Introduction: Capacity-building programs are vital for healthcare workforce development in low- and middle-income countries. In addition to increasing human capital, participation in such programs may lead to new professional networks and access to social capital. Although network development and social capital generation were not explicit program goals, we took advantage of a natural experiment and studied the social networks that developed in the first year of an executive-education Master of Hospital and Healthcare Administration (MHA) program in Jimma, Ethiopia.Case description: We conducted a sociometric network analysis, which included all program participants and supporters (formally affiliated educators and mentors). We studied two networks: the Trainee Network (all 25 trainees) and the Trainee-Supporter Network (25 trainees and 38 supporters). The independent variable of interest was out-degree, the number of program-related connections reported by each respondent. We assessed social capital exchange in terms of resource exchange, both informational and functional. Contingency table analysis for relational data was used to evaluate the relationship between out-degree and informational and functional exchange.Discussion and evaluation: Both networks demonstrated growth and inclusion of most or all network members. In the Trainee Network, those with the highest level of out-degree had the highest reports of informational exchange, χ2(1, N = 23) = 123.61, p < 0.01. We did not find a statistically significant relationship between out-degree and functional exchange in this network, χ2(1, N = 23) = 26.11, p > 0.05. In the Trainee-Supporter Network, trainees with the highest level of out-degree had the highest reports of informational exchange, χ2 (1, N = 23) = 74.93, p < 0.05. The same pattern held for functional exchange, χ2 (1, N = 23) = 81.31, p < 0.01.Conclusions: We found substantial and productive development of social networks in the first year of a healthcare management capacity-building program. Environmental constraints, such as limited access to information and communication technologies, or challenges with transportation and logistics, may limit the ability of some participants to engage in the networks fully. This work suggests that intentional social network development may be an important opportunity for capacity-building programs as healthcare systems improve their ability to manage resources and tackle emerging problems.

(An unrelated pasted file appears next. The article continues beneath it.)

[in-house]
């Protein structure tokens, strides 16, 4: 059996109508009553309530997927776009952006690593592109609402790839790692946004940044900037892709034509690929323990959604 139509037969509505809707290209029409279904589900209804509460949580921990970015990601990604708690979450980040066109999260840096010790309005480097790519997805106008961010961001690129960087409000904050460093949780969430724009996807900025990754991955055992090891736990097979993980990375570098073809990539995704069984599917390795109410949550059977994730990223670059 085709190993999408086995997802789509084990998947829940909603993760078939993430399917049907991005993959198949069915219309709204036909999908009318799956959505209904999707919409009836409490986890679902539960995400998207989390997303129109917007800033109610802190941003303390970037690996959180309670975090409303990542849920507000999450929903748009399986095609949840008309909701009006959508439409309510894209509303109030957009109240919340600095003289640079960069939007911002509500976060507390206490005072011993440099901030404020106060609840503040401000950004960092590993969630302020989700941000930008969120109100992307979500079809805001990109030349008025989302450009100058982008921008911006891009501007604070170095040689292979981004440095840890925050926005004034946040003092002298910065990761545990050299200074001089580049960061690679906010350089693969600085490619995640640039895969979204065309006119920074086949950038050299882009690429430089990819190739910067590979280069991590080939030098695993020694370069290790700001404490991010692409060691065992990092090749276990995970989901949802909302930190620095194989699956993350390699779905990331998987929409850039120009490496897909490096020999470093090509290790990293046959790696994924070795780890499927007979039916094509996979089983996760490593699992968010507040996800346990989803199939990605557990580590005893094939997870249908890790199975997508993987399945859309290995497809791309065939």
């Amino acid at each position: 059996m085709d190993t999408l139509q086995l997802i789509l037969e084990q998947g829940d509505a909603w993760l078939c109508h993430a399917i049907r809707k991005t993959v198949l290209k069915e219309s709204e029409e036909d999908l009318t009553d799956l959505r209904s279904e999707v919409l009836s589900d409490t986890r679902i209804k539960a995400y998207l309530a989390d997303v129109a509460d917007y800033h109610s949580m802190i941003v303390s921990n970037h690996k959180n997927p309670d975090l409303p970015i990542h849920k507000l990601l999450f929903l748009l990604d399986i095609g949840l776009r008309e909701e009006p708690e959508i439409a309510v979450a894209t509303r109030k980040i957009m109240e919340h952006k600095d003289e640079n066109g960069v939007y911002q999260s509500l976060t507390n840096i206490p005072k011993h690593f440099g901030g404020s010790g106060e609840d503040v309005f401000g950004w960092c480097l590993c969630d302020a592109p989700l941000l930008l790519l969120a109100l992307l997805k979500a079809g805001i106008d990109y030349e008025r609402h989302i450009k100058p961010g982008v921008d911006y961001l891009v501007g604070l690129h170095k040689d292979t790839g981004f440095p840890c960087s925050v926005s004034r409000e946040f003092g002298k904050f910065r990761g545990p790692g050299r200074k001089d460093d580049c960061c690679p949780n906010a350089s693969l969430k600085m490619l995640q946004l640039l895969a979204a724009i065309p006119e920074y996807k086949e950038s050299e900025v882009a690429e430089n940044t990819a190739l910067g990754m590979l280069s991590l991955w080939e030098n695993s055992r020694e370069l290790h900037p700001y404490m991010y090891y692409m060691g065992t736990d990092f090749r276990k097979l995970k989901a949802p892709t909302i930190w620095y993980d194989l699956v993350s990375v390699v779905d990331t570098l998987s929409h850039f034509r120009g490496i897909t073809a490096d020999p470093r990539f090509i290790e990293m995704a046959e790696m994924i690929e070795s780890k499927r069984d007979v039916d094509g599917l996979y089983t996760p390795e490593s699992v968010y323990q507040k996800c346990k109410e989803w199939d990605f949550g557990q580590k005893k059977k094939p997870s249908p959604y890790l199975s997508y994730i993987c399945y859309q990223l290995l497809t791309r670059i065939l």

ASJC Scopus subject areas
- Public Administration
- Public Health, Environmental and Occupational Health